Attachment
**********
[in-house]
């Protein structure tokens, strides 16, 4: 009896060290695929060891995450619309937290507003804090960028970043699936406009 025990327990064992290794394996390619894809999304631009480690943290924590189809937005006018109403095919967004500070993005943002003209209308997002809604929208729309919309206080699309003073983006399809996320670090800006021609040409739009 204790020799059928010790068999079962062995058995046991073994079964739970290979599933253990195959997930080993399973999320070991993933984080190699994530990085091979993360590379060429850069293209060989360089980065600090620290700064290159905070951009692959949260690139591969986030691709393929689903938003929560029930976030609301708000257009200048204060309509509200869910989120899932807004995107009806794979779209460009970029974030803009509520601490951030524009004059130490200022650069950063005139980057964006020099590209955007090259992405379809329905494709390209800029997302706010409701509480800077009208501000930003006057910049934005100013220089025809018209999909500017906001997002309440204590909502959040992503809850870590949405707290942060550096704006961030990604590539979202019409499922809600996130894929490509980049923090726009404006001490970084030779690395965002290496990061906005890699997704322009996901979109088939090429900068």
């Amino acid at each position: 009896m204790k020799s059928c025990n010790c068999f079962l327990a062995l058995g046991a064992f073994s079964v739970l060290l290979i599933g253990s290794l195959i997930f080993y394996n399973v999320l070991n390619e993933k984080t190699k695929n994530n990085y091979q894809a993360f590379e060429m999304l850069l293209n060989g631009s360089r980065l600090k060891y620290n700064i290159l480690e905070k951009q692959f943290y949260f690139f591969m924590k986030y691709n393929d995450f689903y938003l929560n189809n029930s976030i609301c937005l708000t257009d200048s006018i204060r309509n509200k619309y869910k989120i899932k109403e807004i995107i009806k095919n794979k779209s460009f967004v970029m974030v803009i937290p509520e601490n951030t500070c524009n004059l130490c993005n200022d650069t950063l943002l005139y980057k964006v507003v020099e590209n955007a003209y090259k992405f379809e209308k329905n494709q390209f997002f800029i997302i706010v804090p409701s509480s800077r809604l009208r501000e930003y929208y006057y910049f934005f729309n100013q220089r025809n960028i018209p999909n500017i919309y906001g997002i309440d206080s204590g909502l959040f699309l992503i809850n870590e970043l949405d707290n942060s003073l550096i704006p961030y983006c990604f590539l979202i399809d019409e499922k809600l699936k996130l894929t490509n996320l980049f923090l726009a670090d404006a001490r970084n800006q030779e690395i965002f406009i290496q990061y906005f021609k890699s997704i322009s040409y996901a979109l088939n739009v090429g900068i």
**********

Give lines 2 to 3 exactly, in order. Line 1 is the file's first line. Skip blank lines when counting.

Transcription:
């Protein structure tokens, strides 16, 4: 009896060290695929060891995450619309937290507003804090960028970043699936406009 025990327990064992290794394996390619894809999304631009480690943290924590189809937005006018109403095919967004500070993005943002003209209308997002809604929208729309919309206080699309003073983006399809996320670090800006021609040409739009 204790020799059928010790068999079962062995058995046991073994079964739970290979599933253990195959997930080993399973999320070991993933984080190699994530990085091979993360590379060429850069293209060989360089980065600090620290700064290159905070951009692959949260690139591969986030691709393929689903938003929560029930976030609301708000257009200048204060309509509200869910989120899932807004995107009806794979779209460009970029974030803009509520601490951030524009004059130490200022650069950063005139980057964006020099590209955007090259992405379809329905494709390209800029997302706010409701509480800077009208501000930003006057910049934005100013220089025809018209999909500017906001997002309440204590909502959040992503809850870590949405707290942060550096704006961030990604590539979202019409499922809600996130894929490509980049923090726009404006001490970084030779690395965002290496990061906005890699997704322009996901979109088939090429900068």
């Amino acid at each position: 009896m204790k020799s059928c025990n010790c068999f079962l327990a062995l058995g046991a064992f073994s079964v739970l060290l290979i599933g253990s290794l195959i997930f080993y394996n399973v999320l070991n390619e993933k984080t190699k695929n994530n990085y091979q894809a993360f590379e060429m999304l850069l293209n060989g631009s360089r980065l600090k060891y620290n700064i290159l480690e905070k951009q692959f943290y949260f690139f591969m924590k986030y691709n393929d995450f689903y938003l929560n189809n029930s976030i609301c937005l708000t257009d200048s006018i204060r309509n509200k619309y869910k989120i899932k109403e807004i995107i009806k095919n794979k779209s460009f967004v970029m974030v803009i937290p509520e601490n951030t500070c524009n004059l130490c993005n200022d650069t950063l943002l005139y980057k964006v507003v020099e590209n955007a003209y090259k992405f379809e209308k329905n494709q390209f997002f800029i997302i706010v804090p409701s509480s800077r809604l009208r501000e930003y929208y006057y910049f934005f729309n100013q220089r025809n960028i018209p999909n500017i919309y906001g997002i309440d206080s204590g909502l959040f699309l992503i809850n870590e970043l949405d707290n942060s003073l550096i704006p961030y983006c990604f590539l979202i399809d019409e499922k809600l699936k996130l894929t490509n996320l980049f923090l726009a670090d404006a001490r970084n800006q030779e690395i965002f406009i290496q990061y906005f021609k890699s997704i322009s040409y996901a979109l088939n739009v090429g900068i």